Weather fails to dampen Powassan Maple Syrup Festival

Saturday, April 26, 2014   by: Jeff Turl

Powassan Town Crier Hugh Smith opens the 17th annual Maple Syrup Festival Saturday. Photo by Jeff Turl

The temperature Sarturday was a chilly 4 degrees, and from time to time a light drizzle fell.

But Powassan Town Crier Hugh Smith, dressed in an elaborate costume, stepped forward confidently and shouted “Hear ye! Hear ye! Hear ye!,” as he welcomed visitors to the Powassan Maple Syrup Festival ”a celebration of spring time and all things maple.”

Smith has been the Town Crier since 2005, the centennial year for the Municipality of Powassan.

“My mother (Elinor) made my costume,” said Smith, a member of the Ontario Guild of Town Criers.

“I needed something that looked 18th or 19th century.” he smiled. The crier is a honourary position in towns, and make public announcements in the streets.

Criers often dress elaborately, a tradition dating to the 18th century.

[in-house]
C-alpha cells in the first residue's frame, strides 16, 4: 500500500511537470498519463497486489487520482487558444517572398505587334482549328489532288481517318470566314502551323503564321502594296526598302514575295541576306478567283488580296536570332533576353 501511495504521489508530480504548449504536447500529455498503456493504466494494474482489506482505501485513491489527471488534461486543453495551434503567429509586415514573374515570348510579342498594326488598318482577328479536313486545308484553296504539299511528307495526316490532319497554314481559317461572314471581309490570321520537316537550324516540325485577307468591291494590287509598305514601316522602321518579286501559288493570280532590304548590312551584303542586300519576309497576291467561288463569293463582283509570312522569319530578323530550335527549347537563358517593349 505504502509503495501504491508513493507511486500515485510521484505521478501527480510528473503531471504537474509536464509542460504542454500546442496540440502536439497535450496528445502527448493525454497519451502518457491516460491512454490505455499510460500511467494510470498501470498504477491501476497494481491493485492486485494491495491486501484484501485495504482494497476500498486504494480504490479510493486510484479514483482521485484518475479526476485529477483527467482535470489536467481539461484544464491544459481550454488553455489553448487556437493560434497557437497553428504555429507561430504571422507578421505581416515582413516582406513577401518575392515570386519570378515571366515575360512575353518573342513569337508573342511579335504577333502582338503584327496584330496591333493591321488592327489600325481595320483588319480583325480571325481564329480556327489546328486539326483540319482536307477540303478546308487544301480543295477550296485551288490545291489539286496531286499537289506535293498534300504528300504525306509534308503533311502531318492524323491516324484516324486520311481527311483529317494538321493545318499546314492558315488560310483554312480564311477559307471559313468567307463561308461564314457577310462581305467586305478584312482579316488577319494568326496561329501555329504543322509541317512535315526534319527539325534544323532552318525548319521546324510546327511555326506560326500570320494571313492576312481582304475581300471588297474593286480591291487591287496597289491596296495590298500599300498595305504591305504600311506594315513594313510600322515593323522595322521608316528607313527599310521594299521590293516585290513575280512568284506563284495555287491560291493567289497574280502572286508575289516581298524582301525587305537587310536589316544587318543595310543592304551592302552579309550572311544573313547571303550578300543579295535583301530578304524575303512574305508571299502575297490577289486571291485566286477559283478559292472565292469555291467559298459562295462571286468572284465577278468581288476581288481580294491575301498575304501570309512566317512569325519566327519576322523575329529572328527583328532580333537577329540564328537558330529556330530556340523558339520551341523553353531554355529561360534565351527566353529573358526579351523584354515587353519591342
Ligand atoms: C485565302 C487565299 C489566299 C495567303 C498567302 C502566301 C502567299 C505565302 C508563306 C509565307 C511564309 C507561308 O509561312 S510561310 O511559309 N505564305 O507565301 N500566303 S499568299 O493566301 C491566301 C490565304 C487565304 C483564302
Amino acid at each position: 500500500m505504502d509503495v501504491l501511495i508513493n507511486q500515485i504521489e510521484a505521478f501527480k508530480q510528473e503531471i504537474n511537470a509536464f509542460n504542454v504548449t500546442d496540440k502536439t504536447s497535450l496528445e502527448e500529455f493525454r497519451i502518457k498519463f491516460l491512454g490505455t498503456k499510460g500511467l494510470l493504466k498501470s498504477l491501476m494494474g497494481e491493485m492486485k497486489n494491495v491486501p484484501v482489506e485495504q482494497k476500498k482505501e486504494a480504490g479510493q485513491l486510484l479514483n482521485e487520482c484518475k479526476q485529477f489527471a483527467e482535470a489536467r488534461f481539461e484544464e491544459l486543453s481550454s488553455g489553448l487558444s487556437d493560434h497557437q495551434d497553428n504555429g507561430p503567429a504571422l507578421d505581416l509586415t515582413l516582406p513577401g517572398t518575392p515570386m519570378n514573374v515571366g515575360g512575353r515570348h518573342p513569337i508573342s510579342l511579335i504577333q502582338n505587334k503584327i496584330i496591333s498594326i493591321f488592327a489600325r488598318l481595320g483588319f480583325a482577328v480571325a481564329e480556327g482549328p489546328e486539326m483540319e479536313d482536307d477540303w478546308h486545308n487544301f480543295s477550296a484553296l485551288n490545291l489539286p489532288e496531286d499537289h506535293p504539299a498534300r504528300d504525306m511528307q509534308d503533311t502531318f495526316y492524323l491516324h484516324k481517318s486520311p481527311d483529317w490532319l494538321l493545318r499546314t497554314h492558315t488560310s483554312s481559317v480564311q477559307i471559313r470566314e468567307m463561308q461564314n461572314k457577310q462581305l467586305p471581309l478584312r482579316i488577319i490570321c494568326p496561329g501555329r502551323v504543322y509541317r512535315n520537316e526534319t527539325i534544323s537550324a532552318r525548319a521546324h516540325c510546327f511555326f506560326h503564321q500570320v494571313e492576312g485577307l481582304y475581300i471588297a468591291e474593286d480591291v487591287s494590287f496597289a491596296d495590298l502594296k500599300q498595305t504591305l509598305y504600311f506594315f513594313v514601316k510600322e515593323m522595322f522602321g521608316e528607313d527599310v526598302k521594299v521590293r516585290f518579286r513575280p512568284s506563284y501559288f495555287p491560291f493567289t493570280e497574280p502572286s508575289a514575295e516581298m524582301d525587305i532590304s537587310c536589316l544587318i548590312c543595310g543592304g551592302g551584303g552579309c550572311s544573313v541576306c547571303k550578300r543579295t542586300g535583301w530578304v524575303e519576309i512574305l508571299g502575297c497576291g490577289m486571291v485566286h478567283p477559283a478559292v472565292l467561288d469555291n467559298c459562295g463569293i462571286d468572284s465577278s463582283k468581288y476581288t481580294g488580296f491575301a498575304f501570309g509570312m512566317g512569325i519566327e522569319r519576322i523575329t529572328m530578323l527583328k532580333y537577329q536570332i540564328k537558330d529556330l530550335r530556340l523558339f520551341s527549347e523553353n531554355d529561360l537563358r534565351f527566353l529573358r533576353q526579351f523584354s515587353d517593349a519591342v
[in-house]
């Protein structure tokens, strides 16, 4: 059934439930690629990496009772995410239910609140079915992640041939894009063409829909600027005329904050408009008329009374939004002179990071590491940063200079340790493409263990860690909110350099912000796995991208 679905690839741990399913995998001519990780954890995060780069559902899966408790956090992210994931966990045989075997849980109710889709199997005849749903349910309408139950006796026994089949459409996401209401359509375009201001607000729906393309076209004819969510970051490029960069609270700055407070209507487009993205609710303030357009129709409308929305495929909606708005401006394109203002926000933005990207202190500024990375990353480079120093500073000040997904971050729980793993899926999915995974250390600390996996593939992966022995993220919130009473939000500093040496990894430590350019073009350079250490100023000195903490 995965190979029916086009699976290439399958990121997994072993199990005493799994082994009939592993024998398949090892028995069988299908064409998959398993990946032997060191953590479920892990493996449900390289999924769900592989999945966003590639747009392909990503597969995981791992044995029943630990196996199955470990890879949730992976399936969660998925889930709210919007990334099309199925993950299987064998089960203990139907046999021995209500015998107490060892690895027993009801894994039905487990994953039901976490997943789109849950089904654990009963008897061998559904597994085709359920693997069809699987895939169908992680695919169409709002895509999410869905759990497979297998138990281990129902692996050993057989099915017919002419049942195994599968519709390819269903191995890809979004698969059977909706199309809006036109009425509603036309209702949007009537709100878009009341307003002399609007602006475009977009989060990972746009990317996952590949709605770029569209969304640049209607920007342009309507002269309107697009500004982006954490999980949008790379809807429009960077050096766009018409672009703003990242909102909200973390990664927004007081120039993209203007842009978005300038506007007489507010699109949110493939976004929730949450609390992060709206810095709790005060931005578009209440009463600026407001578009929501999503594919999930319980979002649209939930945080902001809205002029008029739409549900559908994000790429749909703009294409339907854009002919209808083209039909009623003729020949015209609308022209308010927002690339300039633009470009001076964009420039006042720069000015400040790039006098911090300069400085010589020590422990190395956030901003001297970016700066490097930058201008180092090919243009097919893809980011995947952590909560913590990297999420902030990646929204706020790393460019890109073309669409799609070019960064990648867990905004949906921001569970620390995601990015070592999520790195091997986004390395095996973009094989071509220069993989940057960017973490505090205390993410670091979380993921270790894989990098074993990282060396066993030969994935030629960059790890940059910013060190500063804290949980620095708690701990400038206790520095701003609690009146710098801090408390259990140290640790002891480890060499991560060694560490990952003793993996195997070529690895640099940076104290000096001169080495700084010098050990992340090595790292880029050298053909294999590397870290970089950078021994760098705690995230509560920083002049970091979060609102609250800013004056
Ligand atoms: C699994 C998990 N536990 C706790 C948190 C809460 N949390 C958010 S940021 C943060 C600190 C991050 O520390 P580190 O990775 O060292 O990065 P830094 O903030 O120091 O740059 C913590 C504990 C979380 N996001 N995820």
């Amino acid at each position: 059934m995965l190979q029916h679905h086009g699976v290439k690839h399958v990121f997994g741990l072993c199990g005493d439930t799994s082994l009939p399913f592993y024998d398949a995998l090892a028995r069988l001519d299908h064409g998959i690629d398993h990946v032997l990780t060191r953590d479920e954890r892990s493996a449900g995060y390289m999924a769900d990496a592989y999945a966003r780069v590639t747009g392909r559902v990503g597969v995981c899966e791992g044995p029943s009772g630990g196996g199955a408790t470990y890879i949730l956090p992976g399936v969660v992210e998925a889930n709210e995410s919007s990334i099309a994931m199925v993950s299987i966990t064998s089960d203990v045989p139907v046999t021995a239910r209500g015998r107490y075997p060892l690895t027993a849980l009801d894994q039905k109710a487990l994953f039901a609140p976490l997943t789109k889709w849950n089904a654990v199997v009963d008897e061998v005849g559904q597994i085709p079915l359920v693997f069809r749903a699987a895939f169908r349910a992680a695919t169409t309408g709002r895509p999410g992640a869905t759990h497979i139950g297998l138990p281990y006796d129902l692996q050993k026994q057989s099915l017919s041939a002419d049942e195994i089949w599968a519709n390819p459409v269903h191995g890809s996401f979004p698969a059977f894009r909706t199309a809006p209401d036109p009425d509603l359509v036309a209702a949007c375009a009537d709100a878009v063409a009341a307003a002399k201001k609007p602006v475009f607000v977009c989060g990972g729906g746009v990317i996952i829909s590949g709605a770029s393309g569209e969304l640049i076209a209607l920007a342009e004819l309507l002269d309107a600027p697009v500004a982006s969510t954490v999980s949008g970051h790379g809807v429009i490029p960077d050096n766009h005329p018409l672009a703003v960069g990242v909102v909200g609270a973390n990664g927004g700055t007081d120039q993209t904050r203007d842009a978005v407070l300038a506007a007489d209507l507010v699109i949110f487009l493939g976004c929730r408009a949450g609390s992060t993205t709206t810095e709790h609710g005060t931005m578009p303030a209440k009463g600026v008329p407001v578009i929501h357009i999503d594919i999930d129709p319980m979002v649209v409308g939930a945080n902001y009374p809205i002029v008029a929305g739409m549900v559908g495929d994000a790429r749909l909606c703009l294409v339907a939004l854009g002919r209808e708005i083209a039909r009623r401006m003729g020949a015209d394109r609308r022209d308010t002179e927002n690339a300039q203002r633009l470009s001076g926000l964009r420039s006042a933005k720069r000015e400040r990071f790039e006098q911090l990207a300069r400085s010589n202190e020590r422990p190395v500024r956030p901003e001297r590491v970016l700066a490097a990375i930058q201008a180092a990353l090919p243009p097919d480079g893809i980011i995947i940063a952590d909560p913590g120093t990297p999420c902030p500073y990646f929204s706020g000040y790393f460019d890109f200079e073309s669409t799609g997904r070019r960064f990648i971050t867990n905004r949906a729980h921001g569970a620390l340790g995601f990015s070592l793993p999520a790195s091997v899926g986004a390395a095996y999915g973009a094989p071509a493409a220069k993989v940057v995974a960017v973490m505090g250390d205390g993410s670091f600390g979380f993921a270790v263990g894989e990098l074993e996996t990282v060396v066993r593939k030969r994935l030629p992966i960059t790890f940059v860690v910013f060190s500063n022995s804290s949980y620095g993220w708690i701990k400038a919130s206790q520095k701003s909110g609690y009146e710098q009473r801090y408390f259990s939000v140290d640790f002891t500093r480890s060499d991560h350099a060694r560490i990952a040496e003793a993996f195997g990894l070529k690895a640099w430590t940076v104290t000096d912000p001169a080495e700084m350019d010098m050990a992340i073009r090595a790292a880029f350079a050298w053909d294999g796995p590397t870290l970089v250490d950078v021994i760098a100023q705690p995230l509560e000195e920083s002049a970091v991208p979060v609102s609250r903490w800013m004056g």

But while the welcome was warm, the weather was not.

That failed to dampen the spirit of people attending.

“We expect by the end of the day to see between 6-7 thousand people out here.” said festival chairman Roger Glabb.

Last year, with sunny skies and TV personality Rick Mercer in attendance, approximately 11 thousand jammed the main street.

“We got lucky.” admitted Glabb.

The traditional Pancake Flipping Contest was the first order of business, and with defending champ Rick Mercer absent, the crown went to Nipissing Mayor Pat Haufe who won a tie-breaker with North Bay Mayor Al McDonald.

The 17th annual edition featured the usual assortment of vendors, musical acts, children’s activities, and pancake breakfasts, but noticeably missing were the horse wagon rides.

“Insurance killed that event,” said Glabb.

“Last year the horse team got spooked and took out a couple of cars.”

Although no-one was hurt, now the town can’t get the insurance needed.

While the financial impact of the festival on the town isn’t known, Powassan Mayor Peter McIssac says it’s about more than money.

“This is a huge social event. It draws our communities together.”

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